Renting Out Properties: Staying Safe

by Team Dinks on October 3, 2013 · 0 comments

[This is a guest post]

If you have the money available, have you ever considered purchasing a second property or two and starting up as a landlord?

It might not seem logical to spend a considerable sum of money right now, but tying it down into something concrete that generates income can prove more valuable and secure in the long run – especially later in life when you retire or don’t work as much.


Of course, as a landlord you will need insurance. There is a big difference between traditional home cover and Landlord Insurance and it is all based on who lives in the property. With a normal home, the owner is often the resident but, when it comes to being a landlord, you are essentially arranging cover for the actions of someone else.

Yet cover also insures the house and other aspects that are still your responsibility. As such it is a highly useful form of security that gets you the money you need should something ever happen.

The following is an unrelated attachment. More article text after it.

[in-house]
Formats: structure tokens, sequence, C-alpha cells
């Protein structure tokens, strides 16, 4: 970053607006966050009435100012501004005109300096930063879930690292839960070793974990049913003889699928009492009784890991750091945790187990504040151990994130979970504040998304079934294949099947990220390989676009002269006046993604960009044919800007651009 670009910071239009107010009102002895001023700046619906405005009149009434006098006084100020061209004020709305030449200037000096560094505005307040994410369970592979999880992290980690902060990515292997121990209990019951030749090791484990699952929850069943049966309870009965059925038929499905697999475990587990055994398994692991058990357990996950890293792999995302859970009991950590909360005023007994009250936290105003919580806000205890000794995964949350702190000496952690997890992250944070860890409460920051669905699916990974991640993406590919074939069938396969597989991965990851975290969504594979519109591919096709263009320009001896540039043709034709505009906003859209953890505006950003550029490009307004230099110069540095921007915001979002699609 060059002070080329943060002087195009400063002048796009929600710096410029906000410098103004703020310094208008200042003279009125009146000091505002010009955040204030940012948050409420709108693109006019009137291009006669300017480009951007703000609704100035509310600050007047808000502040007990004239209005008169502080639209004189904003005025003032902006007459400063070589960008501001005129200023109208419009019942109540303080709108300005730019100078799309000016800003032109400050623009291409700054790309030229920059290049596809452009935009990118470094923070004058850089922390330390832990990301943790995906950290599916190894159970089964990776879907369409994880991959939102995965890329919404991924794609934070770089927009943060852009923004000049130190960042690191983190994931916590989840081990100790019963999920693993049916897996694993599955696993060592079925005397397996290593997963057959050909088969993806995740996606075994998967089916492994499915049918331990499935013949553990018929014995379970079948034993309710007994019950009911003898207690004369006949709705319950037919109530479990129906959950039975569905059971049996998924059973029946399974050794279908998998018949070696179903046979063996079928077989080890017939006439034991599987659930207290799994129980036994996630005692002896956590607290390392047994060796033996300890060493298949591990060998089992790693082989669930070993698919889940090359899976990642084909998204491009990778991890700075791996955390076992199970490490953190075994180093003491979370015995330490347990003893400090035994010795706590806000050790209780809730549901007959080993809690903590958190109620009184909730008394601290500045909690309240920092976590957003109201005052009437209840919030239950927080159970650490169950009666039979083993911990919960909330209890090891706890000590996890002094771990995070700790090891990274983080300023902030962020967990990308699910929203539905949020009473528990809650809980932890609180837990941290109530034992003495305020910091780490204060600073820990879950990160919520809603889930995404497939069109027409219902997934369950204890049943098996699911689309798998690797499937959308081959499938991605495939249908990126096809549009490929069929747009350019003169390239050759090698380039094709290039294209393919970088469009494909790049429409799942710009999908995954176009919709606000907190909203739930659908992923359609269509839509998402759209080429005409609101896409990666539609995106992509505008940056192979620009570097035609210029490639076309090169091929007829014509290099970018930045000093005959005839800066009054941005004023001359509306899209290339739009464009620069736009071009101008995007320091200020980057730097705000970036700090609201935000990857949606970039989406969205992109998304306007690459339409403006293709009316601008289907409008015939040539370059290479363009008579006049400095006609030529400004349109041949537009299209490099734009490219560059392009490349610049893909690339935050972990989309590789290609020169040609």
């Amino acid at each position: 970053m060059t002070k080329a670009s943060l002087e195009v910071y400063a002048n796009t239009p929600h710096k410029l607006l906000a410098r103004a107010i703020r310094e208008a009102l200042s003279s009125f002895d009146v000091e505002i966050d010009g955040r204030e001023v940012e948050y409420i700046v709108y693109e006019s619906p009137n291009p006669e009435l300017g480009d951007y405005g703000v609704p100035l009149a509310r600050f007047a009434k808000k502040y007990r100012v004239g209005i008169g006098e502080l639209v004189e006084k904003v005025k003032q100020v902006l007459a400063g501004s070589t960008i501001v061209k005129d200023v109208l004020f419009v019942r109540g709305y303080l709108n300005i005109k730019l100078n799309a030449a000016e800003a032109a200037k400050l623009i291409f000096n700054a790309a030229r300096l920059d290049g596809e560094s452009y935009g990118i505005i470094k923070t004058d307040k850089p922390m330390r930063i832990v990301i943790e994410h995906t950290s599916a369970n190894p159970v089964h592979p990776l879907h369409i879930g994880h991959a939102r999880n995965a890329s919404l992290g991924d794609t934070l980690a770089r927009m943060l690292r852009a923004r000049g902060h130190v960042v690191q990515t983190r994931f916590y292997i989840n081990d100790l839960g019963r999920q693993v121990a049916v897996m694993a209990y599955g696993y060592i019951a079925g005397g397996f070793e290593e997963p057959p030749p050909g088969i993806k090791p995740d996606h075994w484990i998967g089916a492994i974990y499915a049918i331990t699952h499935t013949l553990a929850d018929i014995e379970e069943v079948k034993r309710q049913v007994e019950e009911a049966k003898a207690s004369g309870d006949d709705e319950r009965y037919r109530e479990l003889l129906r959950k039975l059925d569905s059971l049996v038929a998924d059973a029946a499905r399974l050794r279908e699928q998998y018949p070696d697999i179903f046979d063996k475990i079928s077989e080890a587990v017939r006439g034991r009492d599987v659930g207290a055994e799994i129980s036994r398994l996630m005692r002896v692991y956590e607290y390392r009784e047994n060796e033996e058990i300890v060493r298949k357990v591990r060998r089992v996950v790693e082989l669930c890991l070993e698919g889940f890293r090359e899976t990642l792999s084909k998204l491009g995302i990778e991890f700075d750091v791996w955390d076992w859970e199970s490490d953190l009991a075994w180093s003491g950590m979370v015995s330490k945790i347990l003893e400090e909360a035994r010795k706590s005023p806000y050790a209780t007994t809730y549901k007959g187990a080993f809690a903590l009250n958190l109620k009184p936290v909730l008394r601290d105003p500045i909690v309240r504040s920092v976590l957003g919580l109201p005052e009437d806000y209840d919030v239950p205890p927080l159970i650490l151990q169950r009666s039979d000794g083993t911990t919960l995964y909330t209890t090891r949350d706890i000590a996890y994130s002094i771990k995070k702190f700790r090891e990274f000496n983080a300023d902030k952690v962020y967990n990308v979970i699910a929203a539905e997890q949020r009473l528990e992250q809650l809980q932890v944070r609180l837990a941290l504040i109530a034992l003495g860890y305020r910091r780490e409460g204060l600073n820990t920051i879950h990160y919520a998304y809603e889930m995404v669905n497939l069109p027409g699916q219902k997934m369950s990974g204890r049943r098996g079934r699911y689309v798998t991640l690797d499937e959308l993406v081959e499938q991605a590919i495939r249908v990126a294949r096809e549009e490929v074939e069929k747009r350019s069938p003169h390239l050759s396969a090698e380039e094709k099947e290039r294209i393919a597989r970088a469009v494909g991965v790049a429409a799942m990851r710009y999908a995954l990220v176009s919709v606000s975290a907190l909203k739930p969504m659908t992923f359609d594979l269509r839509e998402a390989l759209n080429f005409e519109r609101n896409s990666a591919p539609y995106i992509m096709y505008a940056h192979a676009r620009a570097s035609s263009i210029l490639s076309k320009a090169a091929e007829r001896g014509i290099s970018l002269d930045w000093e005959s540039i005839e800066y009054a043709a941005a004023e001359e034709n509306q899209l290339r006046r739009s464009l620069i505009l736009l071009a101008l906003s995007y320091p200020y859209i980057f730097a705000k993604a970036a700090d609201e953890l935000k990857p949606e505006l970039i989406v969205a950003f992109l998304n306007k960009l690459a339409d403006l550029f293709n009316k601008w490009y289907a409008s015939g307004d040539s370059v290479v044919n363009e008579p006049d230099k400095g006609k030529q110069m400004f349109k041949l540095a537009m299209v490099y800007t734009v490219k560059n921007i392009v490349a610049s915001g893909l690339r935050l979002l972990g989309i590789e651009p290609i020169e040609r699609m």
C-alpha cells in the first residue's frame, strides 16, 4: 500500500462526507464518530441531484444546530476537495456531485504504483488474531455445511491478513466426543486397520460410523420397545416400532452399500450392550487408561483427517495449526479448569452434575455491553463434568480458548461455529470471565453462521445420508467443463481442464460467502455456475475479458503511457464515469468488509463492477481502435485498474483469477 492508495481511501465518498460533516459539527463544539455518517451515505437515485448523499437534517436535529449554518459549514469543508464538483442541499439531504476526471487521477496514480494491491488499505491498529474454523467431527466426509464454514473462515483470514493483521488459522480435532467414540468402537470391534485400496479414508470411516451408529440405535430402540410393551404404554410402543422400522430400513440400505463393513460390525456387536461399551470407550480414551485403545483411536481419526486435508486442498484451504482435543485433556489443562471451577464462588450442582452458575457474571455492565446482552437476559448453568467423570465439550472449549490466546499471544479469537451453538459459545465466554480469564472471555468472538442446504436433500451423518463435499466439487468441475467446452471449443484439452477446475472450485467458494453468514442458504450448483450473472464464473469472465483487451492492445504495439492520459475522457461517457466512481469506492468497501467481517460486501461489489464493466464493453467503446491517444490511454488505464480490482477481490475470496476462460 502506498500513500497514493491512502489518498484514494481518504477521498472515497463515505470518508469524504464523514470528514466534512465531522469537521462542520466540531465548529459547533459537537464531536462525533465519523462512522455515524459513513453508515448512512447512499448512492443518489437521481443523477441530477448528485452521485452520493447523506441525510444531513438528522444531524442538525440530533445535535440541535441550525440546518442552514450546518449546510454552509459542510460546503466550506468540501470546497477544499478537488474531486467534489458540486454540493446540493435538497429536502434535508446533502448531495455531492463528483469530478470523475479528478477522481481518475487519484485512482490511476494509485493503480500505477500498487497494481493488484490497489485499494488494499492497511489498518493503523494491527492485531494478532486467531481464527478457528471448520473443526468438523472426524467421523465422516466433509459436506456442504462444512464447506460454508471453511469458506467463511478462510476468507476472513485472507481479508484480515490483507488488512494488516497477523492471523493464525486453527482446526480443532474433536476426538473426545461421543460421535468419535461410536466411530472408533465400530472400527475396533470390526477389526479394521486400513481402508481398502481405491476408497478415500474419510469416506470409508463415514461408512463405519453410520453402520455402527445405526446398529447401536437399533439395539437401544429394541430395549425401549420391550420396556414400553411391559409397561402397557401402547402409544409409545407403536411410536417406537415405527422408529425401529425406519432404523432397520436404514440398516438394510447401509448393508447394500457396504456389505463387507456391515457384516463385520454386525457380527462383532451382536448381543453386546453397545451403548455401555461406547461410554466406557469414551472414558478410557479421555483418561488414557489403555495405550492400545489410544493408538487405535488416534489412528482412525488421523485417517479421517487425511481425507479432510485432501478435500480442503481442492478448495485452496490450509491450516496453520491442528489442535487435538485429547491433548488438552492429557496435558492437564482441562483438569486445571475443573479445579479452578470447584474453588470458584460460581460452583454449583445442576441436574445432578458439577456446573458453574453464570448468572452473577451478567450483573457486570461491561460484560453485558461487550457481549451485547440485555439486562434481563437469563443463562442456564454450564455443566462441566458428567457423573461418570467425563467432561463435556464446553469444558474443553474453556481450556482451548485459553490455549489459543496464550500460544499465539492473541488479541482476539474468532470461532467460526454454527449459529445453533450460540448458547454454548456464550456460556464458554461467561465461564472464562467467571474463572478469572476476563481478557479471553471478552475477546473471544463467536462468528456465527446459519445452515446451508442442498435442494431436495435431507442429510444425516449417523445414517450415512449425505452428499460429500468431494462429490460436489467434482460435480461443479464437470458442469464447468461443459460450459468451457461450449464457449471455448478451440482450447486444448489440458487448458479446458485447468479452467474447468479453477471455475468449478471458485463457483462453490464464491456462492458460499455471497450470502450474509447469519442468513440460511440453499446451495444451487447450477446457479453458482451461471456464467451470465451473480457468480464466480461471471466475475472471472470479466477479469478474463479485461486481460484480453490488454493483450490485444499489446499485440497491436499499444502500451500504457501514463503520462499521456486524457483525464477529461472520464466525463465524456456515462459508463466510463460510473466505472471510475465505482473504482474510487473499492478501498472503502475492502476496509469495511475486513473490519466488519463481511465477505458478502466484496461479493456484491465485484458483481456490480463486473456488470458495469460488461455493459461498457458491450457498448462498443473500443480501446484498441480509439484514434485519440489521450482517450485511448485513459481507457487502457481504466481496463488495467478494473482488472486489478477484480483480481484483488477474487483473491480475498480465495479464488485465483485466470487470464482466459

Being a landlord also changes some of the rights in regard to you and the property which you should be aware of. Once a home is established as a rental property, you can’t simply turn up whenever you like. The tenants are given access to the home and you legally can’t just walk in because you’re the owner. A notification period is a requirement and often found in the contract, usually offering a minimum time frame of 24 hours – with exceptions made for emergencies – and you must turn up at a ‘reasonable time of day’.


As stated at the beginning, renting a property can often feel as if you’re trading in a large sum of money for a smaller income. However, try to remember that income is ongoing whereas the money has a limit to it an end. Even in these circumstances, you have this money tied up in the property should you ever want to stop being a landlord.

Yet you should consider expansion if increasing your income is what you want. One property generates a small bonus but multiple properties will capitalise on any potential. Given that it only involves a certain amount of paperwork and potentially low maintenance, running such properties could prove to be a great source of extra income.

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